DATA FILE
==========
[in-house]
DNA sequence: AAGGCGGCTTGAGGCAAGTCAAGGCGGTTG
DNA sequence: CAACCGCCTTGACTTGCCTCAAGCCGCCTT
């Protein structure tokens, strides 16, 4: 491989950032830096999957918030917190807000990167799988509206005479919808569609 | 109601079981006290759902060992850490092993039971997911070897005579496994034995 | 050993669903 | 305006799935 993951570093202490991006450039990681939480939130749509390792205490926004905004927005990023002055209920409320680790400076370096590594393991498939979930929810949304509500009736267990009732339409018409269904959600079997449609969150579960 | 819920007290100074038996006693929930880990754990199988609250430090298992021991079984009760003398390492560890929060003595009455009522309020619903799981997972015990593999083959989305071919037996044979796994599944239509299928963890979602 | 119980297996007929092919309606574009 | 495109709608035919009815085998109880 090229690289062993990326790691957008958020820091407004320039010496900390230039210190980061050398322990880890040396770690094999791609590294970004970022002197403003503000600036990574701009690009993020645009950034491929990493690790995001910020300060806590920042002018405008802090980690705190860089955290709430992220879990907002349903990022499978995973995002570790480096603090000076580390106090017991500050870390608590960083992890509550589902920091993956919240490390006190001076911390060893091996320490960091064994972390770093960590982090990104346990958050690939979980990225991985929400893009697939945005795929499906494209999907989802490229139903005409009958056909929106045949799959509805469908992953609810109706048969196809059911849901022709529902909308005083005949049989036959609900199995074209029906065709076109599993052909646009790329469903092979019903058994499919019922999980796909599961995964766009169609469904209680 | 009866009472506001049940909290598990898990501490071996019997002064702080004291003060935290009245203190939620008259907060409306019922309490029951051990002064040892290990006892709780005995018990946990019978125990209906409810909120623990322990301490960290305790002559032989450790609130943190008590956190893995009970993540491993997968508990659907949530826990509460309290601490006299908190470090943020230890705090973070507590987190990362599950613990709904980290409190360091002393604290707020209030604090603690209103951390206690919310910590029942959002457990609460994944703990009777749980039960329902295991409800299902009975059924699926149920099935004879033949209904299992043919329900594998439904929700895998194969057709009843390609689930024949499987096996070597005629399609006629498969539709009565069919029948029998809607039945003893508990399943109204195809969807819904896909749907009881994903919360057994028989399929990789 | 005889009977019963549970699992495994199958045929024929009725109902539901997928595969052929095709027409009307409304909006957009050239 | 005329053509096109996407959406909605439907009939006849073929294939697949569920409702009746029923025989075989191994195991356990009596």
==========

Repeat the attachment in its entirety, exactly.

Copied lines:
[in-house]
DNA sequence: AAGGCGGCTTGAGGCAAGTCAAGGCGGTTG
DNA sequence: CAACCGCCTTGACTTGCCTCAAGCCGCCTT
């Protein structure tokens, strides 16, 4: 491989950032830096999957918030917190807000990167799988509206005479919808569609 | 109601079981006290759902060992850490092993039971997911070897005579496994034995 | 050993669903 | 305006799935 993951570093202490991006450039990681939480939130749509390792205490926004905004927005990023002055209920409320680790400076370096590594393991498939979930929810949304509500009736267990009732339409018409269904959600079997449609969150579960 | 819920007290100074038996006693929930880990754990199988609250430090298992021991079984009760003398390492560890929060003595009455009522309020619903799981997972015990593999083959989305071919037996044979796994599944239509299928963890979602 | 119980297996007929092919309606574009 | 495109709608035919009815085998109880 090229690289062993990326790691957008958020820091407004320039010496900390230039210190980061050398322990880890040396770690094999791609590294970004970022002197403003503000600036990574701009690009993020645009950034491929990493690790995001910020300060806590920042002018405008802090980690705190860089955290709430992220879990907002349903990022499978995973995002570790480096603090000076580390106090017991500050870390608590960083992890509550589902920091993956919240490390006190001076911390060893091996320490960091064994972390770093960590982090990104346990958050690939979980990225991985929400893009697939945005795929499906494209999907989802490229139903005409009958056909929106045949799959509805469908992953609810109706048969196809059911849901022709529902909308005083005949049989036959609900199995074209029906065709076109599993052909646009790329469903092979019903058994499919019922999980796909599961995964766009169609469904209680 | 009866009472506001049940909290598990898990501490071996019997002064702080004291003060935290009245203190939620008259907060409306019922309490029951051990002064040892290990006892709780005995018990946990019978125990209906409810909120623990322990301490960290305790002559032989450790609130943190008590956190893995009970993540491993997968508990659907949530826990509460309290601490006299908190470090943020230890705090973070507590987190990362599950613990709904980290409190360091002393604290707020209030604090603690209103951390206690919310910590029942959002457990609460994944703990009777749980039960329902295991409800299902009975059924699926149920099935004879033949209904299992043919329900594998439904929700895998194969057709009843390609689930024949499987096996070597005629399609006629498969539709009565069919029948029998809607039945003893508990399943109204195809969807819904896909749907009881994903919360057994028989399929990789 | 005889009977019963549970699992495994199958045929024929009725109902539901997928595969052929095709027409009307409304909006957009050239 | 005329053509096109996407959406909605439907009939006849073929294939697949569920409702009746029923025989075989191994195991356990009596």